Ask the Expert Question-and-Answer Archive
(Hard Chrome Plating)
by Randy Taylor, Advanced Tooling Corporation.
Hard Chrome Over Electroless Nickel
Q. I have tried to improve the corrosive
resistance of hard chrome plating by plating electroless nickel underneath. However, I have experienced peeling of the hard chrome layers. Please advise.
A. In general,
nickel tends to passivate and must be activated. There are various methods
to accomplish this. Be sure your nickel is properly cleaned and ready for
chemical processing, including solvent cleaning and a hot soak electro
Most common method for activation of nickel plating, 1.) 1 minute-forward /
30 secs - reverse / 2 minutes - forward, electrolytic activation in dilute,
ambient, 5-15% HCL by volume with water (hydrochloric acid), or preferred,
2.) same fwd/rev/fwd process in 5%-15% H2SO4 by volume with water, (sulfuric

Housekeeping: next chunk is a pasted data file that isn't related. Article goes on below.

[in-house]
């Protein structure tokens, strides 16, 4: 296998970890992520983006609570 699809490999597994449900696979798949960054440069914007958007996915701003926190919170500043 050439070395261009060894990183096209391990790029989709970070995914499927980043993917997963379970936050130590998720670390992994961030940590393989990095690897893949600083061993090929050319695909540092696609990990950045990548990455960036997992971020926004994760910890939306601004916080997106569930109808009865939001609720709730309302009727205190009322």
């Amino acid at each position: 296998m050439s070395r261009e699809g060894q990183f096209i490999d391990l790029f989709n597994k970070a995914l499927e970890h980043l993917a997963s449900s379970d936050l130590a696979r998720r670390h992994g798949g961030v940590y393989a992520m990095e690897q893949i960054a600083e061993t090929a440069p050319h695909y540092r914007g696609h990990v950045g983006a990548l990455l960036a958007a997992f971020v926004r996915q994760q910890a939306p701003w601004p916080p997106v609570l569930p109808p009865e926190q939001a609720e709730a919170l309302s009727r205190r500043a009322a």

acid), rinse thoroughly, keeping part(s) wet, then enter the chrome plating
bath quickly with rectifier current on at 2-2.5 DC Volts, cathodize (forward
current) for 1-2 minutes, then step voltage .2 volt/each 10 seconds until at
full plating current. Make sure you are in good proximity to your anode
source to encourage even current distribution and gassing.(if SCR ACC/ACV
controls, set rectifier by Volt pot for both activation & plating).
Electroless nickel is tougher to chrome plate than electrolytic nickels, but
it can be done. If your E-nickel is high-phos., or the e-nickel has been
heat treated before chrome, you may have to hand polish with a fine scotch
brite buff pad to burnish the nickel coating to enhance the surface